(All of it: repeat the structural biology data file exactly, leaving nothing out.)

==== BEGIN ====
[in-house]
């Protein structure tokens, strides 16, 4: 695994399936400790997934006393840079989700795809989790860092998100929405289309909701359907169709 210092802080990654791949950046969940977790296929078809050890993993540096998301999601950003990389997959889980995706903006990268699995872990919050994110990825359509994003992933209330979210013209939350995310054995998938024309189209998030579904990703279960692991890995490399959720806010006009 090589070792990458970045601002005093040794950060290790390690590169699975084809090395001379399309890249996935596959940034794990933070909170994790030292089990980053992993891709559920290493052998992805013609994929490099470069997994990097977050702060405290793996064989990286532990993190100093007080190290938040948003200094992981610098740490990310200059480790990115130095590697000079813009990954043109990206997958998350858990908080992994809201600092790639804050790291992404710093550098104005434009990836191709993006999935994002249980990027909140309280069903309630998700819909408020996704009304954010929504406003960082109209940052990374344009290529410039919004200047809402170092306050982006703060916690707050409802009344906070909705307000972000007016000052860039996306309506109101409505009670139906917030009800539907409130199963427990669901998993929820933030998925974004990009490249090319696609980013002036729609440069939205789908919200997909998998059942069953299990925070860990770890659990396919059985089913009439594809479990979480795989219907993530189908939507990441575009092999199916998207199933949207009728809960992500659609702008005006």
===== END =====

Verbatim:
[in-house]
């Protein structure tokens, strides 16, 4: 695994399936400790997934006393840079989700795809989790860092998100929405289309909701359907169709 210092802080990654791949950046969940977790296929078809050890993993540096998301999601950003990389997959889980995706903006990268699995872990919050994110990825359509994003992933209330979210013209939350995310054995998938024309189209998030579904990703279960692991890995490399959720806010006009 090589070792990458970045601002005093040794950060290790390690590169699975084809090395001379399309890249996935596959940034794990933070909170994790030292089990980053992993891709559920290493052998992805013609994929490099470069997994990097977050702060405290793996064989990286532990993190100093007080190290938040948003200094992981610098740490990310200059480790990115130095590697000079813009990954043109990206997958998350858990908080992994809201600092790639804050790291992404710093550098104005434009990836191709993006999935994002249980990027909140309280069903309630998700819909408020996704009304954010929504406003960082109209940052990374344009290529410039919004200047809402170092306050982006703060916690707050409802009344906070909705307000972000007016000052860039996306309506109101409505009670139906917030009800539907409130199963427990669901998993929820933030998925974004990009490249090319696609980013002036729609440069939205789908919200997909998998059942069953299990925070860990770890659990396919059985089913009439594809479990979480795989219907993530189908939507990441575009092999199916998207199933949207009728809960992500659609702008005006």